If a harvest moon does appear larger-than-usual or more golden to your eyes, it’s likely because you’re catching a glimpse of it right as it’s rising into the evening sky. At moonrise, any full moon will appear larger and more creamy-colored, since this is when the moon is nearest to Earth’s horizon. (When the moon sits along the horizon, it appears bigger as a result of an optical illusion. Similarly, the atmosphere is thicker near the horizon than it is higher up in the sky, so as moonlight travels through more air, more blue light waves are scattered, leaving mostly red and yellow light to reach our eyes.)

Historic Harvest Moons

Harvest moons may occur once a year, every year, but that doesn't mean they're all ho-hum. The following harvest moon events remain some of the most memorable in the minds of North American stargazers.

The 2010 Harvest Moon

Although it’s rare, harvest moons sometimes occur on the night of the autumnal equinox itself. This most recently occurred on September 22, 2010. Before that, there hadn’t been a full moon on the first day of fall in nearly 20 years. It won’t happen again until 2029.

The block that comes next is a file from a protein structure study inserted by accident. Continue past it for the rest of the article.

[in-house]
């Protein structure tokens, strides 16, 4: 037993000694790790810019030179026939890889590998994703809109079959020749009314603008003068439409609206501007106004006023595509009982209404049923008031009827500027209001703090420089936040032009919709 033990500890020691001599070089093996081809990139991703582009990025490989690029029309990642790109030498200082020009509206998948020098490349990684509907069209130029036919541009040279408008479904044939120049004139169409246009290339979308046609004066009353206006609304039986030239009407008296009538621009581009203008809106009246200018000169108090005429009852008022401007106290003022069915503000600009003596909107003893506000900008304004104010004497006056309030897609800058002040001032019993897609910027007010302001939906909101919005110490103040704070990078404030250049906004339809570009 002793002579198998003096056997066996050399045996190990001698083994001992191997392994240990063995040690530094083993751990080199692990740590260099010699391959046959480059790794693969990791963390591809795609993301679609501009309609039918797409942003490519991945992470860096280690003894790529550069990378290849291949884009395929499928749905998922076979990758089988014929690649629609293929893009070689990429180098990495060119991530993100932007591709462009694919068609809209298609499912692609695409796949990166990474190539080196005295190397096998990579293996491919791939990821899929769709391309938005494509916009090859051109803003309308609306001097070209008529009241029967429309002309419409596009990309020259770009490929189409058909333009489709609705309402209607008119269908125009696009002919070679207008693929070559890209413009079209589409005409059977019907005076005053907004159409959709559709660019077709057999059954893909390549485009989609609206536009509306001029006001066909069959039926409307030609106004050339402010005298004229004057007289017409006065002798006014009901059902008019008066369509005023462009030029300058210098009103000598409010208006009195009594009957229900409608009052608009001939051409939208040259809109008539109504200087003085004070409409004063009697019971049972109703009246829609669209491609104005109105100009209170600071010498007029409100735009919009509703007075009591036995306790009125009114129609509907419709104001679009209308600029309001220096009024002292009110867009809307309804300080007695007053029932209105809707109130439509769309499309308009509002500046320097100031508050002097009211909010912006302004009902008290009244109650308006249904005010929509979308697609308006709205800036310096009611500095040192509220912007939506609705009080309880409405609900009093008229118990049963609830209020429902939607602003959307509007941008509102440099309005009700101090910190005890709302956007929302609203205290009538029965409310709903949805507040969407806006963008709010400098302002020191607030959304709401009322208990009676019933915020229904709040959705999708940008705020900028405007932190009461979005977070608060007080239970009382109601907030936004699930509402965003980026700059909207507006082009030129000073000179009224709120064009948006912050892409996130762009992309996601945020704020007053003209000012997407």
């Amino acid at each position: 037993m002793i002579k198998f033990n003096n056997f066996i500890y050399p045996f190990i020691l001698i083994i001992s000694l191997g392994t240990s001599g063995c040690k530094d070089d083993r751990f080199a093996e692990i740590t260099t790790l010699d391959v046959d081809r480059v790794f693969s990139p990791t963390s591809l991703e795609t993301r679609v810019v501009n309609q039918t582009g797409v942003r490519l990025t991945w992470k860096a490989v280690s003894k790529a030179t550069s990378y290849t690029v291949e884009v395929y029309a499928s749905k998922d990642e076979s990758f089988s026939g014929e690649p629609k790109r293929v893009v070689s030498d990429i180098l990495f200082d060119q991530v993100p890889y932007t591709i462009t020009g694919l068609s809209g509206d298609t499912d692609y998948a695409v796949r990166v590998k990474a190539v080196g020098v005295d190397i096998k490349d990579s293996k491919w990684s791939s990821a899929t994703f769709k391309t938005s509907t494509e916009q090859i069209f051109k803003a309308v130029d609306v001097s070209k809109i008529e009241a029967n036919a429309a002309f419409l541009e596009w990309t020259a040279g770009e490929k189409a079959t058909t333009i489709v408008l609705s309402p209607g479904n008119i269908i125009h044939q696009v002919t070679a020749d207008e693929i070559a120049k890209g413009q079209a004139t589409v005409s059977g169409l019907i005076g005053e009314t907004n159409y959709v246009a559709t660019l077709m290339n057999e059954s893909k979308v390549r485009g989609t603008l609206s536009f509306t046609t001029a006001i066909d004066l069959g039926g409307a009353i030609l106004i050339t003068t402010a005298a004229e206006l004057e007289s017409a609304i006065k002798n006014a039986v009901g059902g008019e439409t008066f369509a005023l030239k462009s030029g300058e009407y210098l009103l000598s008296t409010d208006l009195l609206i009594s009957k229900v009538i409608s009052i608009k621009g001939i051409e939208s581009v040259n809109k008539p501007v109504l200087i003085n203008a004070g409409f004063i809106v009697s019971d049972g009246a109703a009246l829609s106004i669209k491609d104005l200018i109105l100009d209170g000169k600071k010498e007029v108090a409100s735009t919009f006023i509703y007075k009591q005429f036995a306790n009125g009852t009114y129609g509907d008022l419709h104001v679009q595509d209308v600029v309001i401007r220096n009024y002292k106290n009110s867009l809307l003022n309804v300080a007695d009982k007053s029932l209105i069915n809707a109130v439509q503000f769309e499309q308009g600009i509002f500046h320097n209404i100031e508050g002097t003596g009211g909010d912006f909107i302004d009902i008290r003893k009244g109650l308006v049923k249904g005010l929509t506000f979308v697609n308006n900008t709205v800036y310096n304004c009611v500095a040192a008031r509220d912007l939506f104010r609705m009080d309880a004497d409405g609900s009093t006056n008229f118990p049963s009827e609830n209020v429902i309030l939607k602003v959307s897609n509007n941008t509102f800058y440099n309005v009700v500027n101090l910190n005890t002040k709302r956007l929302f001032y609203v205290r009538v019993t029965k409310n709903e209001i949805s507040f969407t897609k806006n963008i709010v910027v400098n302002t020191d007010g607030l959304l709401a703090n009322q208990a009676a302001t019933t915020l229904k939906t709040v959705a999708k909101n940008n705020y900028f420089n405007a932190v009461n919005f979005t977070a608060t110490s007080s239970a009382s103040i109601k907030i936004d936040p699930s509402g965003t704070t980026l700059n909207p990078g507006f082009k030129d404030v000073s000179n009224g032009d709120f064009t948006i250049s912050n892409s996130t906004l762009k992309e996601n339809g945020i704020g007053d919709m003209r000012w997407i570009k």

The October Harvest Moon of 1987

Traditionally, the harvest moon is the name given to September’s full moon, but every so often, it has occurred in October. For example, in 1987, it didn’t roll around until October 7, which is the latest-known October harvest moon. According to The Farmers’ Almanac, October’s full moon will only be considered a harvest moon 18 times between 1970 and 2050.

The Super Harvest Blood Moon of 2015

Supermoon Eclipse Visible In Skies Over Las Vegas
Ethan Miller / Getty Images

In 2015, the harvest moon was also a supermoon; it appeared 14% larger than a typical full moon as a result of it travelling its closest to Earth. What's more, a total lunar eclipse, or "blood moon" also occurred that same evening. According to National Geographic, this confluence of events has only ever happened five times since 1900. Stargazers will have to wait until 2033 for a repeat.

View Article Sources
  1. "Moon Phase Calendar." The Old Farmer's Almanac.

  2. "Harvest moon." Merriam-Webster Dictionary.

  3. King, Bob. "Here Comes the Harvest Moon!" Sky & Telescope Magazine, 2018.

  4. "Watch Out for the Super Harvest Moon." National Aeronautics and Space Administration, 2010.

  5. "What Is a Supermoon?" National Aeronautics and Space Administration, 2021.

  6. Fazekas, Andrew. "Rare Super Blood Moon Total Eclipse: How to See It." National Geographic, 2015.